Prince Liechtenstein Johann Josef I von Liechtenstein.jpg
Prince Liechtenstein

On 20 April, the Austrian II Armeekorps continued attacking Colonel Louis Coutard's 65th Line Infantry Regiment at Regensburg. A French convoy sent to replenish the critically low ammunition supply was ambushed by Austrian cavalry at 8:00 AM. [41] The French troops finally ran out of ammunition and Coutard asked Kollowrat for a 24-hour truce after which he promised to surrender if not relieved. The Austrian commander foolishly agreed to the terms. [42]

However, Liechtenstein's column soon appeared from the south. Liechtenstein pointed out that the existing truce did not apply to him and demanded an immediate surrender. Coutard thereupon capitulated at 5:00 PM. [42] The French sappers had found it impossible to demolish the sturdily-built Regensburg bridge. The intact bridge later played a key factor in the escape of Charles' army. [43] In two days of fighting, the French lost 11 officers and about 200 soldiers killed and wounded, plus 1,988 captured. Austrian losses were 73 dead, 220 wounded, and 85 missing for a total of 378 casualties. During the struggle the French captured 75 troops and one color, all of which were recovered. [44]

When Kollowrat finally reported the II Armeekorps available for duty that evening, the headquarters ordered his troops to make an overnight march west to Hemau on the north bank of the Danube. In the morning, the tired troops were recalled to Regensburg from their pointless ramble. [45]


Arnold lists 1,107 Allied casualties, including 746 Bavarians. He gives Austrian losses as 492 killed, 2,219 wounded, and nearly 4,000 captured, or a total of 6,711. The French also captured eight colors and 12 cannons. [2] Digby Smith notes Allied casualties as 34 dead and 438 wounded, but this seems to count only the German allied troops. Austrian total losses are given as 6,872, including 3,000 to 4,000 captured. The 2nd battalion of the Broder Grenz (Mesko's brigade) was annihilated, with 18 officers and 1,040 rank and file counted as lost. [46] Petre lists 2,710 Austrians killed and wounded, plus about 4,000 captured. Altogether, the 42,000 troops of Hiller's three-corps left wing faced 55,000 French and their German allies. Only about 25,000 Austrians and an equal number of Allies were engaged in action. [1]

Davout was not disturbed on 20 April. Louis-Nicolas Davout.jpg
Davout was not disturbed on 20 April.

That evening, as the extent of Thierry and Schustekh's disaster became known, Hiller resolved to pull his three corps behind the Isar at Landshut. In this decision, he was also influenced by Masséna's move against his left rear and unfavorable reports from Archduke Louis. This crucial decision meant that the Austrian left wing would in the near future operate independently from Archduke Charles' main body. Hiller would only reunite with his army commander on 15 May north of Vienna. [47]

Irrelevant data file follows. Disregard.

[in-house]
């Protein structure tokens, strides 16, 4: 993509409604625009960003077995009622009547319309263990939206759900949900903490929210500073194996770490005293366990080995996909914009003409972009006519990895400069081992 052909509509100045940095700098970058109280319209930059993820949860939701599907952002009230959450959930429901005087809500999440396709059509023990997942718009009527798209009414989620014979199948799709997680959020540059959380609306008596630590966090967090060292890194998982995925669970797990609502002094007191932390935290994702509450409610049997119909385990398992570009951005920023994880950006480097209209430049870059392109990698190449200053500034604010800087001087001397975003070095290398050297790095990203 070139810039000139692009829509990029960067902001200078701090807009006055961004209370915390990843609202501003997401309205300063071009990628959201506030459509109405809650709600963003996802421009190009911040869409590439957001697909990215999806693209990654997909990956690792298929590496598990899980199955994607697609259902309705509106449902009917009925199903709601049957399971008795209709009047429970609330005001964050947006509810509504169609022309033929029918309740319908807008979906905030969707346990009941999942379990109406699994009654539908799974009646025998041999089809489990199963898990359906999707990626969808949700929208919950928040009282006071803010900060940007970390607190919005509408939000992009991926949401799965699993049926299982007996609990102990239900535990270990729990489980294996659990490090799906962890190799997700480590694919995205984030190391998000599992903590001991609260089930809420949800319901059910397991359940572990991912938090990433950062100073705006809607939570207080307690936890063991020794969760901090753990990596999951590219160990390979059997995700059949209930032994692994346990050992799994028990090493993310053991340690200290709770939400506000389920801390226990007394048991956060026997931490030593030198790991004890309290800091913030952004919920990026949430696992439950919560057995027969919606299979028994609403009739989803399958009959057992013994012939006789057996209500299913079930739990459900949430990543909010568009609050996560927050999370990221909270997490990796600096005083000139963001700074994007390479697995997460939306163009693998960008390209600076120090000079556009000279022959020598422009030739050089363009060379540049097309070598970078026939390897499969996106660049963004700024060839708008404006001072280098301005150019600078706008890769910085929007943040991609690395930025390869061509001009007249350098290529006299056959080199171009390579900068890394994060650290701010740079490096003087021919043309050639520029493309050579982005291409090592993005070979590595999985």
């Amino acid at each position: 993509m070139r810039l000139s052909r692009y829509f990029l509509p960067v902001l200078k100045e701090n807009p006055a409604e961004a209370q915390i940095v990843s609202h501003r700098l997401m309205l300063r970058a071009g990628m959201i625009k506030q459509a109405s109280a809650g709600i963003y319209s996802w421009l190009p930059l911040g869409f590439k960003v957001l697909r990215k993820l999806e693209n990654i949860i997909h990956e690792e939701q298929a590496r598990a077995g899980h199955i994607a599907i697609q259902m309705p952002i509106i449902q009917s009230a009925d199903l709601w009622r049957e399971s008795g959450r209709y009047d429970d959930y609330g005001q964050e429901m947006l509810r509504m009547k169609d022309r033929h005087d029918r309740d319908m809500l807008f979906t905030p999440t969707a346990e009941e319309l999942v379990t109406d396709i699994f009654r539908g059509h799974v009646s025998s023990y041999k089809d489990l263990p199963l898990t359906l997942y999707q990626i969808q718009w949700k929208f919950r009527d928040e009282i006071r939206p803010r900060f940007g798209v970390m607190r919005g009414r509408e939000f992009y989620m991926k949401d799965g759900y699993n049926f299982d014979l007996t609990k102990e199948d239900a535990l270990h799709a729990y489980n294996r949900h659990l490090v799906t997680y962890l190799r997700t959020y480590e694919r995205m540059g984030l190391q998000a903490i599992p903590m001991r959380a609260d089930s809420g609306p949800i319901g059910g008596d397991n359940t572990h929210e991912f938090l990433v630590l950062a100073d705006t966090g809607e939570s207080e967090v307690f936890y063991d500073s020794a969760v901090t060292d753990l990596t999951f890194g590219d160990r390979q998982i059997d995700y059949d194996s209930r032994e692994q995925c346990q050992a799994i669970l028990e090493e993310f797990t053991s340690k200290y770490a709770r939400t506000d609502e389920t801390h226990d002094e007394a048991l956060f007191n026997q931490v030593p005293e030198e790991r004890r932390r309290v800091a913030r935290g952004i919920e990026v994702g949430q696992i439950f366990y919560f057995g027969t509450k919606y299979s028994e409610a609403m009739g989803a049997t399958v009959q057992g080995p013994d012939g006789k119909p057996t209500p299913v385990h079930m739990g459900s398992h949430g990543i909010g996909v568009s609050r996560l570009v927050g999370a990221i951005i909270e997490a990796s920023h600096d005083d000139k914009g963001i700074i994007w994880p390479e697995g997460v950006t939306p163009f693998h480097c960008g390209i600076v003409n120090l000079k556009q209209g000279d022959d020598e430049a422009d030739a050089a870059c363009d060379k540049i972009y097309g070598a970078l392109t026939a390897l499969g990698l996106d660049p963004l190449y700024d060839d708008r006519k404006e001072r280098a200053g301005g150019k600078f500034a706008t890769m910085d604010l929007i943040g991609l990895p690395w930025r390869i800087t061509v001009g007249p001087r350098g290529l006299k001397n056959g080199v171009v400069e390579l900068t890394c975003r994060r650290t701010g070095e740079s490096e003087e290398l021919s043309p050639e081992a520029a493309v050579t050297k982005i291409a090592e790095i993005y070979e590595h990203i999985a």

While Napoleon savaged his left wing, Archduke Charles remained amazingly inert. [48] At 6:00 AM, the archduke was with Prince Rosenberg and at 7:30 AM he sent orders to Archduke Louis and then wrote a letter to Emperor Francis I of Austria. But from 11:00 AM until 6:30 PM, the Austrian generalissimo failed to issue any orders. He either became obsessed with capturing Regensburg or he had an epileptic seizure during which he is supposed to have locked himself in his quarters. [49] The epileptic attack is probable, but there is a possibility it may be a cover story for Charles' failure to exercise command. [50] What is known is that the Austrian III, IV, and I Reserve Armeekorps did not disturb Davout's remaining three divisions under Generals of Division Louis Friant, Saint-Hilaire, and Montbrun on 20 April. [48]

Despite being outnumbered, Napoleon's 113,000 troops split the 161,000 strung-out Austrians into two forces. Charles five corps, including 48,000 additional troops of the I and II Armeekorps north of Regensburg, lay to the north while Hiller's three corps fell back to Landshut. (Massena and Oudinot's 57,000 soldiers are not counted in Napoleon's total.) [51] Both Austrian forces had to fight a second major battle each. Hiller fought the Battle of Landshut on 21 April, while Charles engaged in the Battle of Eckmühl on the 22nd. [52]

Order of battle

The following is an abbreviated order of battle. Complete orders of battle are found in the Abensberg 1809 Order of Battle.

Austrian forces

Johann von Hiller Johann Freiherr von Hiller.JPG
Johann von Hiller

Left Wing: Feldmarschall-Leutnant Johann von Hiller

Archduke Louis LudwigLitho.jpg
Archduke Louis

French-Allied forces

Grande Armée: Napoleon I of France

Jean Lannes Jean lannes.jpg
Jean Lannes
Francois Lefebvre Francois-Joseph Lefebvre.png
François Lefebvre
Vandamme General Dominique Joseph Rene Vandamme (4).jpg

See also


  1. 1 2 3 4 Petre, p 139
  2. 1 2 3 Arnold, p 120
  3. Chandler Campaigns, p 677
  4. Chandler Campaigns, p 678-679
  5. Bowden & Tarbox, p 73
  6. Chandler Campaigns, pp 682–683
  7. Arnold, pp 83–84
  8. Arnold, p 90
  9. Arnold, pp 85–93
  10. Arnold, p 84
  11. Smith, p 289
  12. 1 2 Arnold, p 105 map
  13. Arnold, p 101
  14. 1 2 Arnold p 104
  15. 1 2 3 Arnold, p 107
  16. Arnold, p 74 map
  17. Bowden & Tarbox, p 69-70
  18. 1 2 Arnold, p 235
  19. Arnold, p 175
  20. Arnold, p 78
  21. 1 2 Arnold, p 110
  22. Petre, p 133n
  23. Arnold, pp 104–105
  24. Petre, p 134
  25. Petre, p 136
  26. Castle, p 41
  27. Petre, pp 134–135
  28. Arnold, pp 110–111
  29. Arnold, pp 111–112
  30. Arnold, p 108
  31. Arnold, p 112
  32. Petre, p 137. Petre names the two line infantry brigade commanders.
  33. Arnold, pp 107–108
  34. Arnold, pp 114–115
  35. 1 2 Petre, p 138
  36. Arnold, p 115
  37. Castle, p 46
  38. Arnold, p 116
  39. Arnold, p 137
  40. Arnold, pp 113–114